Conversations about Genre, part 5

A Letter from Ángela, Favian, Daniela and Miguel

Image by Gerd Altmann from Pixabay

Part of the special fun with this letter from the students is how they played with the genre they were writing. They followed the rhetorical patterns that all the students had established for this genre of writing to me, but they added details about themselves beyond the classroom, and they signed off with stamped-looking images representing those interests to stand in for their names.

March 12th 2021

Dear Ms. Devitt,

We are thrilled to write this letter to you. Let us introduce ourselves, we are Ángela, Favian, Daniela and Miguel. Ángela enjoys dancing, Daniela likes watching films and Favian loves music, and we are foreign languages students from Universidad del Valle in Cali, Colombia. We are writing to you because we read your article “Generalizing about Genre: New Conceptions of an Old Concept”, and we have to say that it was very revealing for us as students and as future teachers. Therefore, we want to share with you some reflections,
insights and questions that emerged while reading your text.

When we very first read your article, we thought it would be another academic text that we had to read in order to pass our course, and to be honest, we didn’t fully understand it after our first reading. It was while discussing the text and during our second reading that we understood what you wanted to say to the world with it. This is very important for us as future
teachers because it allows us to approach genre from this new perspective.

Your text made us reflect about what we have called genres for years and how basic and flat this notion was. It made us learn and relearn about them and comprehend all the background they represent, since it helped us to realize that throughout our academic process we have learned a very limited notion of genre in which there is no room for dynamism, in which writing is something conceived as something static that does not change and that always has a structure that must be strictly followed.

With your article we were able to reflect and gain awareness that it is human being who establish the rules and that we have the right (as a society) to decide how we want to write according to the changes of our social practices. And we agree with this new revolutionary way of conceiving genre.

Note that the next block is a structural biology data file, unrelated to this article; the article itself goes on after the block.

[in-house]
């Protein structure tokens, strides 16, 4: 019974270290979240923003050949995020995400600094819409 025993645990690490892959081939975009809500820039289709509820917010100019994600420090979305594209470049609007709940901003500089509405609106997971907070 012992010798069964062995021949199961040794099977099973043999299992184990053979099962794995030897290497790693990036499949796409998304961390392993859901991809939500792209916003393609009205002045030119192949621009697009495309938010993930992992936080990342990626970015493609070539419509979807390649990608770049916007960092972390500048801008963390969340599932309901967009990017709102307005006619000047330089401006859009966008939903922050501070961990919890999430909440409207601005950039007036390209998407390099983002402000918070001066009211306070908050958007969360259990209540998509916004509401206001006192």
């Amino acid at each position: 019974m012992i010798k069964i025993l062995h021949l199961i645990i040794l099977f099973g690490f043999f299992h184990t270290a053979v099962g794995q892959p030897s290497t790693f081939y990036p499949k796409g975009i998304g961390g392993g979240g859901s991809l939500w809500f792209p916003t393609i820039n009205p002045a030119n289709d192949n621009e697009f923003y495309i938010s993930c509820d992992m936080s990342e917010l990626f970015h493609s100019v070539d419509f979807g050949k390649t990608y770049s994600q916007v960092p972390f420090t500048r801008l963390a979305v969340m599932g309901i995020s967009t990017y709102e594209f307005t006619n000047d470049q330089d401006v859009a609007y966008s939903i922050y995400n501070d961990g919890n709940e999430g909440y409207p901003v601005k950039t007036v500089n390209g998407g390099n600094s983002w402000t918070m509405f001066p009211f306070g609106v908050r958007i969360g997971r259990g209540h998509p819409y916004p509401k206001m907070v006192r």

It was interesting to see through your example about the process of creating a letter how the contexts modify the structure. For instance, when we write to a friend we use a more colloquial language and we do not pay attention to the formal ways of writing and when we write to someone that we do not know this completely change, we tend to be careful with our vocabulary, we want to sound respectful and polite such as us at this moment while writing this letter to you.

Now, we would like to share with you some questions that came up after reading your text. We will be honored to have a response from you at least from one of our questions but if you can answer all of them it would be greatly appreciated. First, we want to know how your approach of genre has impacted your current way of teaching writing and how it has impacted others. Then, we would like to know how this has helped you to change/build/deconstruct society from the classrooms. And finally, we are very curious to know if you have changed your mind about something you wrote in your text in 1993
Generalizing about Genre: New Conceptions of an Old Concept.

Thank you for having read our letter, we will be excited to have your answer back. And thank you too for having impacted people’s lives with your writing. Greetings from Colombia.

Best regards,

[signed with black-and-white images of a dancer, musical notes, and a film projector]

I’m sorry. not to be able to include the actual images because they were such a fun surprise at the bottom of their helpful discussion of how genres depend on context. The next letter includes students’ description of trying to vary the genre and being savagely slapped as a result!

Writer, teacher, researcher, PhD, optimist. I explore language & everyday genres to help people see & choose the language & genres they use. www.amydevitt.com